First Light in the Universe: Primordial Stars and Reionization

The universe recombined at a redshift z~1000, about 400,000 years after the big bang, changing its composition from an ionized plasma to a neutral gas. We can see the universe as it was at this time through the Cosmic Microwave Background (CMB), as recently revealed in unprecedented detail by the Wilkinson Microwave Anisotropy Probe (WMAP). Although the universe was rather uniform at recombination, gravitational forces caused slightly denser regions of the universe to collapse under their own weight, eventually forming large clumps, known as minihalos. It is thought that the centers of some of these minihalos were the sites of the first star formation. The light from these first stars began to re-ionize the universe when neutral hydrogen atoms absorbed the light and their electrons became unbound from their protons. Analysis of data obtained by WMAP indicates that reionization must have made substantial progress by redshifts z > 17, less than ~200 million years after the big bang. This implies that the first few generations of stars may have contributed to reionization much more than previously thought. How and when reionization occurred is one of the great puzzles confronting astronomers and cosmologists today.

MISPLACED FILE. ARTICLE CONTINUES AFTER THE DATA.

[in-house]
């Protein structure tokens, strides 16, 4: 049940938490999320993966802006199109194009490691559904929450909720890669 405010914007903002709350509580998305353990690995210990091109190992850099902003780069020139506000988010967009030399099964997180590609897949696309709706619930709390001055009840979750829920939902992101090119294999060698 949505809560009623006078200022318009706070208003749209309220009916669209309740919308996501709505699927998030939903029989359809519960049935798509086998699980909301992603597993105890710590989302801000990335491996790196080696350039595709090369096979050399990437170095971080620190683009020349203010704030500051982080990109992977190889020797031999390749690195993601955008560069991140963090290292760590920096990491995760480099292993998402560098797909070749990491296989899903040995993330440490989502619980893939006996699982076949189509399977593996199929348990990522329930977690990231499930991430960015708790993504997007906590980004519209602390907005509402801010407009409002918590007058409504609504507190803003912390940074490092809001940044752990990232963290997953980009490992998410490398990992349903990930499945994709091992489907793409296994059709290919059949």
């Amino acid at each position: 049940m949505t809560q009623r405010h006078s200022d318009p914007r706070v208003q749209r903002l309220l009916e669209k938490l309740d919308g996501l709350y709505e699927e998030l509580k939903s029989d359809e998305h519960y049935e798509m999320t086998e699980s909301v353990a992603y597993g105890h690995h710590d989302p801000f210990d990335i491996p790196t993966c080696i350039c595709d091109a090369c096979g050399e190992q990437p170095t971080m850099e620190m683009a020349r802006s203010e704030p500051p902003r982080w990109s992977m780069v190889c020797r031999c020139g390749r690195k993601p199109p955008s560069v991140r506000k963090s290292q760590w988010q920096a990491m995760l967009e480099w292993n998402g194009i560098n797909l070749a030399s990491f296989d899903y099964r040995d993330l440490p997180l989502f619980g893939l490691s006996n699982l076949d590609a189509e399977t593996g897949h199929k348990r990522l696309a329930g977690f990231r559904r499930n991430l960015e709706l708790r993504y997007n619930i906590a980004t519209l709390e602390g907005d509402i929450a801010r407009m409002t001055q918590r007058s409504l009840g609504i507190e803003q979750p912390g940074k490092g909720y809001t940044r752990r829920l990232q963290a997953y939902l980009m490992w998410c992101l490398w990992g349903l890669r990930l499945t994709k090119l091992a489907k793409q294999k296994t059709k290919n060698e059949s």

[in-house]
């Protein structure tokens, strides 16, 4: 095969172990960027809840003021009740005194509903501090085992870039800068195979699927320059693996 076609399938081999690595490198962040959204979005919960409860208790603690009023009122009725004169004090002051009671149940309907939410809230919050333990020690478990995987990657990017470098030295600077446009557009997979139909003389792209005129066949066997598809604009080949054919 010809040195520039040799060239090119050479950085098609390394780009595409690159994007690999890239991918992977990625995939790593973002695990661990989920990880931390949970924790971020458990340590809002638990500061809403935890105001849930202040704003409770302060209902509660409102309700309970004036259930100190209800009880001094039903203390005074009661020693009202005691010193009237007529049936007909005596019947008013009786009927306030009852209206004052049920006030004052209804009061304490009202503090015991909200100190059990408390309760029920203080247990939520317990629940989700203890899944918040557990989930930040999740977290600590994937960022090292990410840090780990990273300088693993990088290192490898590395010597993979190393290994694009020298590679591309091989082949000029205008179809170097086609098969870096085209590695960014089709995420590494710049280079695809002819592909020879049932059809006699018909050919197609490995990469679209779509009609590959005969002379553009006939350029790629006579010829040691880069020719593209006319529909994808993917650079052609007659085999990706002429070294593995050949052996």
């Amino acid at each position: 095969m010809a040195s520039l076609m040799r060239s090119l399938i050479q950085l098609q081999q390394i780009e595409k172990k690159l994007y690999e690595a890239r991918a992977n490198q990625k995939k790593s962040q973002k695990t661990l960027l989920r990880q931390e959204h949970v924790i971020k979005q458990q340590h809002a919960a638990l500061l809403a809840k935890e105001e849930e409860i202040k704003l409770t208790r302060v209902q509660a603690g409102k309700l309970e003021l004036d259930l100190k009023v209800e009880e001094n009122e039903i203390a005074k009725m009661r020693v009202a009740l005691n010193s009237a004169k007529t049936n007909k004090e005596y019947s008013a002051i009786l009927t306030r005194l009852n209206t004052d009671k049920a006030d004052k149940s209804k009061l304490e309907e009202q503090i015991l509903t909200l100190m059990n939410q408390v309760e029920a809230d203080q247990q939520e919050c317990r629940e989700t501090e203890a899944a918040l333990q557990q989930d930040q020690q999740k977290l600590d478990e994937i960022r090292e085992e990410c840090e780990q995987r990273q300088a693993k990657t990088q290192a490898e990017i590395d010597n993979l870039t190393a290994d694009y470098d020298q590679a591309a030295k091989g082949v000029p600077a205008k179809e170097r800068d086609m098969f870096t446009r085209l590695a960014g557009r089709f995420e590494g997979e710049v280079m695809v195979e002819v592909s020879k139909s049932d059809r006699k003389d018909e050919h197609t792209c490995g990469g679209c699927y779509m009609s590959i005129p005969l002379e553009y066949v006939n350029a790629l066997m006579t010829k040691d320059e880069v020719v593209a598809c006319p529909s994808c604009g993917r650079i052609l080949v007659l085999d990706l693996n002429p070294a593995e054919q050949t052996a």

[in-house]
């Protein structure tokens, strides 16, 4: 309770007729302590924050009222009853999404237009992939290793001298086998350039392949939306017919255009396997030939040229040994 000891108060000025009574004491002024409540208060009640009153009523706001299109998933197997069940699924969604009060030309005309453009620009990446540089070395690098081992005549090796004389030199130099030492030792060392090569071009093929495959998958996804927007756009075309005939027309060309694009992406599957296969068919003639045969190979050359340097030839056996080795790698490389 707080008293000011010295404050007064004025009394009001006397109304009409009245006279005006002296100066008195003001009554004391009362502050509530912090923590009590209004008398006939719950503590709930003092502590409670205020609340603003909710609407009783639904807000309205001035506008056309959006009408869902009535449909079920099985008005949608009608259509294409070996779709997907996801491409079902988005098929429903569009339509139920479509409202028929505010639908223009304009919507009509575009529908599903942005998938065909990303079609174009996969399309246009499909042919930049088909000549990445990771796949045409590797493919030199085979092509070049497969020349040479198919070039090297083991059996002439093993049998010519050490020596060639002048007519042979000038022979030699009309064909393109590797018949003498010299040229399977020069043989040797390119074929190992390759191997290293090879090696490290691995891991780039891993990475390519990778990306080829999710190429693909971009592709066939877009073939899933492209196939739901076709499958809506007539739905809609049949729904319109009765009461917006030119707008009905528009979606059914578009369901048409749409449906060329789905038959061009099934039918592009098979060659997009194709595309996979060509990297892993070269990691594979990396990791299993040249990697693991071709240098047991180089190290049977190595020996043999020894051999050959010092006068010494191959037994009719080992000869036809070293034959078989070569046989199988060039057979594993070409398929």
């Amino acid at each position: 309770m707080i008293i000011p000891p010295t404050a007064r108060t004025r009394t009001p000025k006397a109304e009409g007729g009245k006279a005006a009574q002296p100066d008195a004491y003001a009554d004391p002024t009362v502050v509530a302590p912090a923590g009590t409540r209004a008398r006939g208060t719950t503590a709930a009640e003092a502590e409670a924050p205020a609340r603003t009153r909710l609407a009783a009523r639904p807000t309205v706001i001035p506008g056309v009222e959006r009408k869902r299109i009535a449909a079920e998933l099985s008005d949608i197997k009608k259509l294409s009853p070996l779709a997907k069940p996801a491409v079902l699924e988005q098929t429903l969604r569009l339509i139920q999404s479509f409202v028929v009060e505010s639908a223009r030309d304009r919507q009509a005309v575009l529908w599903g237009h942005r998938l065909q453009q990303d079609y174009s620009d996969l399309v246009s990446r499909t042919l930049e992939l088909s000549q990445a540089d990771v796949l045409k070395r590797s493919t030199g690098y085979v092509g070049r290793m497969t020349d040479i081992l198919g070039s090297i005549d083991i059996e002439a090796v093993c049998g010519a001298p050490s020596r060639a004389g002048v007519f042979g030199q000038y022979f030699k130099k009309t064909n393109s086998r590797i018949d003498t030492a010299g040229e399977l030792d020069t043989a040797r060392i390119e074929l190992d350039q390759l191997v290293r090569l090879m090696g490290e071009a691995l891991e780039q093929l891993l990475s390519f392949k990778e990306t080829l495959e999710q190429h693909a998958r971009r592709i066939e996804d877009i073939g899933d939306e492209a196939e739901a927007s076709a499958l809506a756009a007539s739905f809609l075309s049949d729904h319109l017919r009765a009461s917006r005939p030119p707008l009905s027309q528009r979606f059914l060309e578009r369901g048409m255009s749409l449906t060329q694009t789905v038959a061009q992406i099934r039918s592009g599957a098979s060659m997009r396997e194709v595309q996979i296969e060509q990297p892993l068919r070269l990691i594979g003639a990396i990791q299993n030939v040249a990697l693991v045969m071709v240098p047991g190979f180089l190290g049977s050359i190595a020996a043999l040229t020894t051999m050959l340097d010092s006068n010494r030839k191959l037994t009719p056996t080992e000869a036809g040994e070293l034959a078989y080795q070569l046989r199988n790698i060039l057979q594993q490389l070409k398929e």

In order to understand the radiative feedback effects from the first stars in detail, we have undertaken three-dimensional simulations of the propagation of ionization fronts around massive Population III stars (stellar masses about 100-200 solar masses) that form at a redshift z=20. We follow the evolution of ionized regions created by these stars within the density distribution resulting from a smoothed particle hydrodynamics (SPH) simulation of primordial star formation. We describe the structure and evolution of the ionized regions and discuss implications for reionization and subsequent star formation.

Abstract Author(s): Marcelo Alvarez<br />Volker Bromm<br />Paul Shapiro